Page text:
Berlin The head of the Federal Consumer Association, Ramona Pop, hopes for a “real progress”, as she told the German Press Agency in Berlin. As a survey shows, many mobile phone users are afraid of repairs because of high costs.
The project of a “right to repair” is anchored in the coalition agreement of the traffic light parties and includes several points. Lemke had announced this as an “important step out of the throwaway society”. From the point of view of pop, certain conditions must be met. Thus, the service life of a product must be foreseeable at the time of purchase.
In a survey, the German Consumer Association substantiated the impression that mobile phones can often only be repaired at high cost. For common repairs, users have to dig quite deep into their pockets, especially for cheaper models, as the survey shows, which is available to the German Press Agency in Berlin.
For the study, 345 repair offers had been examined. For a display replacement, 42 percent to 73 percent of the new price is due for low-cost models. For models over 600 euros, this will cost less than half of the new price.
In fact, many do not have their broken cell phone repaired. According to a forsa survey commissioned by consumer centers, 47 percent of smartphone owners surveyed whose device had a defect in the past 24 months said they would not have it repaired. Almost half of them stated that this would have been too expensive.
For a “right to repair”, Pop named a repairability index as central, as Lemke had already done before. The consumer watchdog said: “Other countries like France are moving ahead.” With the French repair index, consumers could judge devices by how well they are repairable. “This would not only be conceivable for Germany, but also desirable.”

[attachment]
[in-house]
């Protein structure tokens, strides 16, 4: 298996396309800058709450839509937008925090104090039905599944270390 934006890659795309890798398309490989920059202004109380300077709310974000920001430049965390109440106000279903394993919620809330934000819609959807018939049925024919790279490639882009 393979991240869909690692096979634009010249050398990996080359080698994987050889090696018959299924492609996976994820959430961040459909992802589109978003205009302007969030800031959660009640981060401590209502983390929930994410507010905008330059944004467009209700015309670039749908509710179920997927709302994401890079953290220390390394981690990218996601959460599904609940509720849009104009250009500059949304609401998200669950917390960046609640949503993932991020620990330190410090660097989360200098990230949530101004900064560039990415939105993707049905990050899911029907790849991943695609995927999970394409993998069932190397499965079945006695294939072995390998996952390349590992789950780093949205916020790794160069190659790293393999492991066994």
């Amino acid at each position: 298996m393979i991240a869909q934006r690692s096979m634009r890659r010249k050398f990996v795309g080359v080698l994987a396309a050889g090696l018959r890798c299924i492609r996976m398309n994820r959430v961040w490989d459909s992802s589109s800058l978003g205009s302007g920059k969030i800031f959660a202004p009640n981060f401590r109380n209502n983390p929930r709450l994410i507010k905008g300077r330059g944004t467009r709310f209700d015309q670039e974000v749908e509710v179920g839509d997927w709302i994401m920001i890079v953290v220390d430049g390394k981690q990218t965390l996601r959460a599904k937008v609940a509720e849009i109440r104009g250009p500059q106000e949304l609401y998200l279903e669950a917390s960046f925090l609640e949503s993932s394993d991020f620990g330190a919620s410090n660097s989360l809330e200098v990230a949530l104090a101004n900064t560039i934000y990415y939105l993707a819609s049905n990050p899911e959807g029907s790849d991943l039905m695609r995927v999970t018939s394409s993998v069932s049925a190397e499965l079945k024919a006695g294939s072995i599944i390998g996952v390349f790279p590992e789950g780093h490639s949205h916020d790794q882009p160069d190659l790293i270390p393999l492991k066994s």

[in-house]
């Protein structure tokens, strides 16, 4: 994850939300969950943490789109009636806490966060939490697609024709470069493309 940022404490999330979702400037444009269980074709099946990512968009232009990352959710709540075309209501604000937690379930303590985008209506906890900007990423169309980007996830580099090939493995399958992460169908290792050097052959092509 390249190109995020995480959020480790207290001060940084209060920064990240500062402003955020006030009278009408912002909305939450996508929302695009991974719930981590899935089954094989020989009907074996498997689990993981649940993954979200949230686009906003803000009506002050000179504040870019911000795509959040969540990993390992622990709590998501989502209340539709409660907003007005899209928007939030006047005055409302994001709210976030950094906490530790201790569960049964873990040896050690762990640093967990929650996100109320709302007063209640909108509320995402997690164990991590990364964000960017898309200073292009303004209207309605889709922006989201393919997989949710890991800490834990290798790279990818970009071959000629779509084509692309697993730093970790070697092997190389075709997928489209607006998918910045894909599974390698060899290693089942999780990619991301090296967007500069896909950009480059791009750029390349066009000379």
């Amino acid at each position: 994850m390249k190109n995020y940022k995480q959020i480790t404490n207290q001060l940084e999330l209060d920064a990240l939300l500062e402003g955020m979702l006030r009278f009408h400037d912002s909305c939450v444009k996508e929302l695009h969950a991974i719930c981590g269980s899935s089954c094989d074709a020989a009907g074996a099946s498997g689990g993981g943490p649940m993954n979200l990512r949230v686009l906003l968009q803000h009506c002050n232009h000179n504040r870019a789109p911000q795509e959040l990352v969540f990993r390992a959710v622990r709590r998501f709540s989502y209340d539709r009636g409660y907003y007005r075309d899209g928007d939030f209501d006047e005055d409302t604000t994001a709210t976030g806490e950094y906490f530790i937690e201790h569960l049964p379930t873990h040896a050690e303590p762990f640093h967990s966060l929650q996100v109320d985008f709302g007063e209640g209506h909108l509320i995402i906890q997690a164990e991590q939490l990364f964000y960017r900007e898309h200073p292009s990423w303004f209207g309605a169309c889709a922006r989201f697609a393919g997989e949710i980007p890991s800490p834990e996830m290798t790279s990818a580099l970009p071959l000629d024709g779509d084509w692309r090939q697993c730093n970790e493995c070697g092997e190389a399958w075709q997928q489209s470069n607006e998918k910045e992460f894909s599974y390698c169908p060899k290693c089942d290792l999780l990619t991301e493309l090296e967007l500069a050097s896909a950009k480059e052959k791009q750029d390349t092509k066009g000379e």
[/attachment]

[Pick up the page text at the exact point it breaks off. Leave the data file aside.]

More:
Because many wished the devices would last longer, Pop said. The products should not break shortly after the end of the warranty, as is often the case. “More and more people are saying: I don’t have to buy a new one right away just because something broke,” Pop said. “However, we also see that relatively high repair costs deter many people.”
Pop has another suggestion. “It would be conceivable to combine a right to repair with a repair bonus in order to offset the sometimes high costs to a certain extent,” she said. Of course, especially with devices that might not have been quite so expensive, one is considering whether one should not rather buy new. “With a repair bonus, the repair would be supported,” Pop said. “It would then be paid out for certain repair services.”
A “right to repair” is more timely than ever, Pop said. “Due to the disruption of supply chains, not every product is constantly available.” Repair instead of a new purchase could also bring considerable financial relief in times of high inflation.